By Thomas Myler
Scan your television listings shortly because Christmas would not be the same without a screening of Meet Me In St Louis. A captivating 1944 movie considered a classic today and set around the World’s Fair of 1903, it has Judy Garland singing some of her most famous songs such as Have Yourself a Merry Little Christmas, The Boy Next Door and The Trolley Song. What more can you ask?
“The movie has a kind of bloom, a nostalgic scent from the safe past of childhood,” said Dilys Powell in the Sunday Times. “It is beautifully played, in particular by Ms Garland, whose talents as an actress are, I believe, of a much higher order than is generally recognised.”
The idea of Meet Me In St Louis came to MGM producer Arthur Freed in early 1942 while he was looking over a collection of short stories by Sally Benson, the rights of which Freed had just purchased. They were based on her childhood in St Louis, Missouri.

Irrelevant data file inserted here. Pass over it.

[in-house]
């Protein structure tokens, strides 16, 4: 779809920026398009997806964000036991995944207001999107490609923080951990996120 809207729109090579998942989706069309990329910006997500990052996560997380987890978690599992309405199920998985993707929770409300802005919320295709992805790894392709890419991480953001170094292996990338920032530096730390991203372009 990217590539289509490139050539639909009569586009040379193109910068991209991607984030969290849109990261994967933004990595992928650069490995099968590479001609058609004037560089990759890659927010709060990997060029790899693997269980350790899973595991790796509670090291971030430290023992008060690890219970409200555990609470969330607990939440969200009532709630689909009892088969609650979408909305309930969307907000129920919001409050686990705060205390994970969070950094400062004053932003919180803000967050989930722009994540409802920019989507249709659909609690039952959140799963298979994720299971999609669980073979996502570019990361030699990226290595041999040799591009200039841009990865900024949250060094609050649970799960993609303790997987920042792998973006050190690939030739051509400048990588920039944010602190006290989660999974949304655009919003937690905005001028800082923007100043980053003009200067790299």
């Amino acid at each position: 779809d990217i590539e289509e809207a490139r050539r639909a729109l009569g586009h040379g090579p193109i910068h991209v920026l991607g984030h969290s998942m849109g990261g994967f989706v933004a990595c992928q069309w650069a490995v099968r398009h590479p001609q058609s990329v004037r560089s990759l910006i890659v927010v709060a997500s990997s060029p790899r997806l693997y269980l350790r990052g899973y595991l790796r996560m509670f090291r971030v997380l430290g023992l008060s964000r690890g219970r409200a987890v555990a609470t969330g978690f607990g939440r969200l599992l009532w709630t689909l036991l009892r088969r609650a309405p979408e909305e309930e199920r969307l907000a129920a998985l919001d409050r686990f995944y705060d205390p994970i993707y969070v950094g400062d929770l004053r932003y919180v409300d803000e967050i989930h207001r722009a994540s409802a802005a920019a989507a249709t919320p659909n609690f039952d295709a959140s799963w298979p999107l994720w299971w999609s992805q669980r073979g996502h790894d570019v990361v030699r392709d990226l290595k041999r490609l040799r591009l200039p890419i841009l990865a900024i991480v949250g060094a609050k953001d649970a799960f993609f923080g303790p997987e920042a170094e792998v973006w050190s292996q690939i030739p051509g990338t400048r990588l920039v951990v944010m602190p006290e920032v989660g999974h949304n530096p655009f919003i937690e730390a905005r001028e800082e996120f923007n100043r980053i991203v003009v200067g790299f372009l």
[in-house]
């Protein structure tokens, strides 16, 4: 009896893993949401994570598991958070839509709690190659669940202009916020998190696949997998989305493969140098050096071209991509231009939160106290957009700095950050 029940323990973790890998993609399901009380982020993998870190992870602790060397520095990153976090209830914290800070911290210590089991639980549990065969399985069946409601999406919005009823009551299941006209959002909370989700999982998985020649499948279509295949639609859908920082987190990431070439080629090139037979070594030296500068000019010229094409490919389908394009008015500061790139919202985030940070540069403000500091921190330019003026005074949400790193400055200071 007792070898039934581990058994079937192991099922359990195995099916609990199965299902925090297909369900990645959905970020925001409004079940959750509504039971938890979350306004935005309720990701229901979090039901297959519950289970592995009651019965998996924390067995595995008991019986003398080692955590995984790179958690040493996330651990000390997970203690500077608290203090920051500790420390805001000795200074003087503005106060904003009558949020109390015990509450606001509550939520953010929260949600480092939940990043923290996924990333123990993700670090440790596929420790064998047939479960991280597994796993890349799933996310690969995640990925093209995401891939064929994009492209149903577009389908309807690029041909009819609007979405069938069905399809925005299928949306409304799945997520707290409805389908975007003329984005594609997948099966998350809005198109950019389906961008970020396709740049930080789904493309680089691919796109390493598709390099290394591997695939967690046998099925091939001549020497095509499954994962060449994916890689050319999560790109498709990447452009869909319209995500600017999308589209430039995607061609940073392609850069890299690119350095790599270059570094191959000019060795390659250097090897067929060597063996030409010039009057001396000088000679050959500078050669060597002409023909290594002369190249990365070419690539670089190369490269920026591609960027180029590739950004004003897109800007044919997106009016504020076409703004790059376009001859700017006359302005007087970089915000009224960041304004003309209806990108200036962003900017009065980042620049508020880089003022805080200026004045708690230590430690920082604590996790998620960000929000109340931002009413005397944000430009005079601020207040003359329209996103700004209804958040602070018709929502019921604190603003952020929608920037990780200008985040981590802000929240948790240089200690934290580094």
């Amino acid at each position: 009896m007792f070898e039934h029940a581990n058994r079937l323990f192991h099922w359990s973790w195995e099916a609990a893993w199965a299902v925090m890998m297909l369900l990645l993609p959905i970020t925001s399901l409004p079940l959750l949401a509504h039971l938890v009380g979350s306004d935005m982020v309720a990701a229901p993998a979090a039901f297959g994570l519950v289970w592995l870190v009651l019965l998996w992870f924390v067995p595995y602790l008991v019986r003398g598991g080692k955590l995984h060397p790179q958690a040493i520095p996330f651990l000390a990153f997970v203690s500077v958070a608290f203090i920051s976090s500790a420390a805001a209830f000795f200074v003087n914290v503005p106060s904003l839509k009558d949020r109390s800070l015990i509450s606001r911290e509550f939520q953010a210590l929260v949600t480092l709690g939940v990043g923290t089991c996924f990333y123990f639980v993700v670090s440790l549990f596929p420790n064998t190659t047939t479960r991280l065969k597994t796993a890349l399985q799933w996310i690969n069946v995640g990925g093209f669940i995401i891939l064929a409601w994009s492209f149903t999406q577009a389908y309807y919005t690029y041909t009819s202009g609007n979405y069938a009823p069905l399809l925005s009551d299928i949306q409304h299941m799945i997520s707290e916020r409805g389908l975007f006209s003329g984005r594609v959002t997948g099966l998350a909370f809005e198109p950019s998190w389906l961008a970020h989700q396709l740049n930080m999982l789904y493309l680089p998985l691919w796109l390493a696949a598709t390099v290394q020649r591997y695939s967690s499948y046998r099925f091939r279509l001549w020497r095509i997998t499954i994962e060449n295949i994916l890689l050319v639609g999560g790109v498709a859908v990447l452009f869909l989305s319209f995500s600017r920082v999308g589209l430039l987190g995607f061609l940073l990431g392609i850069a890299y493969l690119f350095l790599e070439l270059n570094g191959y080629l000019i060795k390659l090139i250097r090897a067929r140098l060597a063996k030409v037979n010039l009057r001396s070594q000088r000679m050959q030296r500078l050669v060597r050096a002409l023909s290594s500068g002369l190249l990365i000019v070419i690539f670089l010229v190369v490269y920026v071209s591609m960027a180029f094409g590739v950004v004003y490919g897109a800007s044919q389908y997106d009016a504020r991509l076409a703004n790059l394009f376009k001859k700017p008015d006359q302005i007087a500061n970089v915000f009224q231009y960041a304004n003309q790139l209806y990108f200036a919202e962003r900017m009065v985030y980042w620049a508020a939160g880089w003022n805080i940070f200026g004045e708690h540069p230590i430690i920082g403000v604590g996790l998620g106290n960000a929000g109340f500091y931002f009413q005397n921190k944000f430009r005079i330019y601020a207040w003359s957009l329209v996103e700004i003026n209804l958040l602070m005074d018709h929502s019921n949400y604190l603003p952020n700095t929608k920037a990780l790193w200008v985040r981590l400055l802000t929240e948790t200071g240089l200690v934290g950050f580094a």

One of the stories which caught Freed’s eye was called Meet Me In St Louis. Set in the summer of 1903, it related the story of a year in the life of the Smith family in St. Louis, leading up to the opening of the Louisiana Purchase Exposition, more commonly referred to as the World’s Fair, in the spring of 1904.
Packed with nostalgic incidents relating to a simpler, more peaceful era, the stories tapped into the same “There’s no place like home” feel as The Wizard of Oz, an earlier MGM movie starring Garland.